DATA ARE SEXY.
You might not think so, but I do. That’s because I’ve seen the power of data to aid school districts with one of their most daunting tasks: ensuring an effective principal leads every school.
I help to manage The Wallace Foundation’s Principal Pipeline Initiative, which is supporting six large school districts as they work to shape a large corps of high-quality school leaders. Each district has created a data system to strategically manage the flow of talent into the principalship.
The systems collect and store data on individual schools — climate and student achievement, for example — as well as the training, qualifications, performance and demographics of principals and aspiring principals. The districts (Charlotte-Mecklenburg, N.C.; Denver, Colo.; Gwinnett County, Ga.; Hillsborough County, Fla.; New York City; and Prince George’s County, Md.) slice and dice the data for various local needs, from projecting principal vacancies to examining workforce diversity and analyzing school performance trends.
A Hiring Edge
All six districts have one thing in common: They use data to improve hiring. Administrators tell us their candidate selection and matching tools have enhanced the consistency, fairness and quality of talent management. According to a 2017 report, “Leader Tracking Systems: Turning Data into Information for School Leadership” by Policy Studies Associates, the systems have proved their mettle in three ways:
» Allowing an apples-to-apples comparison of candidates.
Earlier in my career, I agonized over the appearance of my résumé. Was it clear? Was I using the right font? Did it pop? I did this because I’d read that the average recruiter looks at a résumé for mere seconds before deciding whether to follow up with a candidate or take a pass.
For school district administrators who sometimes must wade through hundreds of résumés to fill one vacancy, a well-crafted résumé from a weaker applicant could overshadow a bland résumé from a stronger one.
Data systems can lessen the bias by gathering and displaying information about a candidate’s experience and qualifications in a standard, easy-to-read format — what one district calls the “baseball card.”
» Making searches more efficient.
By using the systems’ filtering functions to zero in on the qualities schools need in their next principal — say, experience working in turnaround schools or with English language learners — districts now can shrink their pools of job candidates to a manageable size.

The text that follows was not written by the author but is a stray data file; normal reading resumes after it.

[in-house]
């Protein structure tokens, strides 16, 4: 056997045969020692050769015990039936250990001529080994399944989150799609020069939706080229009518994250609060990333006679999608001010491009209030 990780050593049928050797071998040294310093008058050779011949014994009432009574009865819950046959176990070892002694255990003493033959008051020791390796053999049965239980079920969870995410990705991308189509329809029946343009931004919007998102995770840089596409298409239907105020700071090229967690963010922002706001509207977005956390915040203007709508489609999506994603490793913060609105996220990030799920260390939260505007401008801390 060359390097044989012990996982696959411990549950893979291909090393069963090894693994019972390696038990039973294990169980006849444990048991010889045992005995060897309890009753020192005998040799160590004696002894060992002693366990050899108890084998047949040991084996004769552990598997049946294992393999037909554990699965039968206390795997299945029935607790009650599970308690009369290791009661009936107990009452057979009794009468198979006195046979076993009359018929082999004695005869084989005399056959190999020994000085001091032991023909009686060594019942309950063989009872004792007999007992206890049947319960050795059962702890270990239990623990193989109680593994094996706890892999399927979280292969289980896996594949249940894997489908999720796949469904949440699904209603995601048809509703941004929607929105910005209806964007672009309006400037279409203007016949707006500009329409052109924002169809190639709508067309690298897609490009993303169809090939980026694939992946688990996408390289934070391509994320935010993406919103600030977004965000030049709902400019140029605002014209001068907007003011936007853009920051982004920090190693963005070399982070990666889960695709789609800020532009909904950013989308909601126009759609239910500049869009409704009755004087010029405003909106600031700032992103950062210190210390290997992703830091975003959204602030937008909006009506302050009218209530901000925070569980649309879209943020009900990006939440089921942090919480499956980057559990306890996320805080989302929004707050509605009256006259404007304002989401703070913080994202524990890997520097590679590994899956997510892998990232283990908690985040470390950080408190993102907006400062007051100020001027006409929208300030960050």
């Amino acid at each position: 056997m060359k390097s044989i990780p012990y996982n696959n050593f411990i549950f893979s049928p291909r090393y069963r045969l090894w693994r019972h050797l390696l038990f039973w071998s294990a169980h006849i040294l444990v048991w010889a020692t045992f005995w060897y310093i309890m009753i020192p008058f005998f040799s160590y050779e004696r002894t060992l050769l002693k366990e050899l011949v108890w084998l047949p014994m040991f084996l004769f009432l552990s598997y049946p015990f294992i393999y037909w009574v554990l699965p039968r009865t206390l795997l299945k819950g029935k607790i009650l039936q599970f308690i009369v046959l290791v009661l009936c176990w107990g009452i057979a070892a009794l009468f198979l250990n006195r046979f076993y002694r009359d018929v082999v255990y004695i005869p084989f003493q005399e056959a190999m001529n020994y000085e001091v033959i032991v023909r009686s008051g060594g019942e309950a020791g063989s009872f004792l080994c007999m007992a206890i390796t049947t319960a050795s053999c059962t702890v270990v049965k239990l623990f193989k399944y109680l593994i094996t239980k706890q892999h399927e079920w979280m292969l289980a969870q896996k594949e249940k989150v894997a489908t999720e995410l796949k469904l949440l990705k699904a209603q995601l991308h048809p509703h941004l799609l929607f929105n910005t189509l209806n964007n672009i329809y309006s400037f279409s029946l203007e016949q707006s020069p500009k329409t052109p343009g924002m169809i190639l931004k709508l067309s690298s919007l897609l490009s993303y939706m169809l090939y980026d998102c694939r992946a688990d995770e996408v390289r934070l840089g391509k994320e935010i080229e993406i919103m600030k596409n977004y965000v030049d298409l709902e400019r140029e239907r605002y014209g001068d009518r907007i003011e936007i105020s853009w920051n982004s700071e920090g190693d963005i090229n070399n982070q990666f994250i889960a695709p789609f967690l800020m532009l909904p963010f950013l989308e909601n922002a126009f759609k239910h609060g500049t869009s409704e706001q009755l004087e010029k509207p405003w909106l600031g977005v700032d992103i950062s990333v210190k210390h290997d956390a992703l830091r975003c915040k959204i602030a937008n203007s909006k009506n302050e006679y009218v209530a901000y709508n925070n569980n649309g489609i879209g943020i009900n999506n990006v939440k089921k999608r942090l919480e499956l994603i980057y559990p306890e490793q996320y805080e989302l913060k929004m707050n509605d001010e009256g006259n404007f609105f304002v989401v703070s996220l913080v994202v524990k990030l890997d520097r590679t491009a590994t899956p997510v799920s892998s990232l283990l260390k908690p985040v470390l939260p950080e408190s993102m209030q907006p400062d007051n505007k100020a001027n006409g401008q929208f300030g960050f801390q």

» Reducing the power of whom you know.
When filling a vacancy, it’s not uncommon for administrators to first consider someone they know well or who is next in line regardless of the candidate’s fit with the school. Having comprehensive data on all aspiring leaders can weaken this tendency and promote better matches.
Administrators also can seek out untapped talent and invite applications from qualified people who previously had gone unnoticed. Take the hiring official who fired up the system and discovered a candidate she’d never heard of before but whose qualifications fit the bill. “It was the first time I put all my confidence in the placement tool,” the administrator told the researchers, “and she has been a tremendous success.”
All this adds up to a system that can surface the strongest candidates despite résumé flair, personal connections or other factors with little bearing on leadership potential.
None of this means setting up a system is simple. Most districts are swimming in data — often stored in multiple places and used for isolated functions. It takes time and patience to gather, organize and automate the information. Also, no matter how sophisticated, data systems only inform
hiring; they don’t lead
it. After all, people are more than their data, and nothing can replace the human touch.
If you’re thinking about building a system, let me offer a few tips. First, dream big, but work in stages, starting with the data you have. Focus on a specific purpose. Whose life will the system make easier? Finally, form a cross-functional team (HR, IT, etc.) with a leader who will drive the work.
If you need some inspiration, I can think of six great districts to visit. Tell them Nick sent you.
is a senior program officer in the education leadership unit of The Wallace Foundation in New York, N.Y. Twitter: @WallaceFdn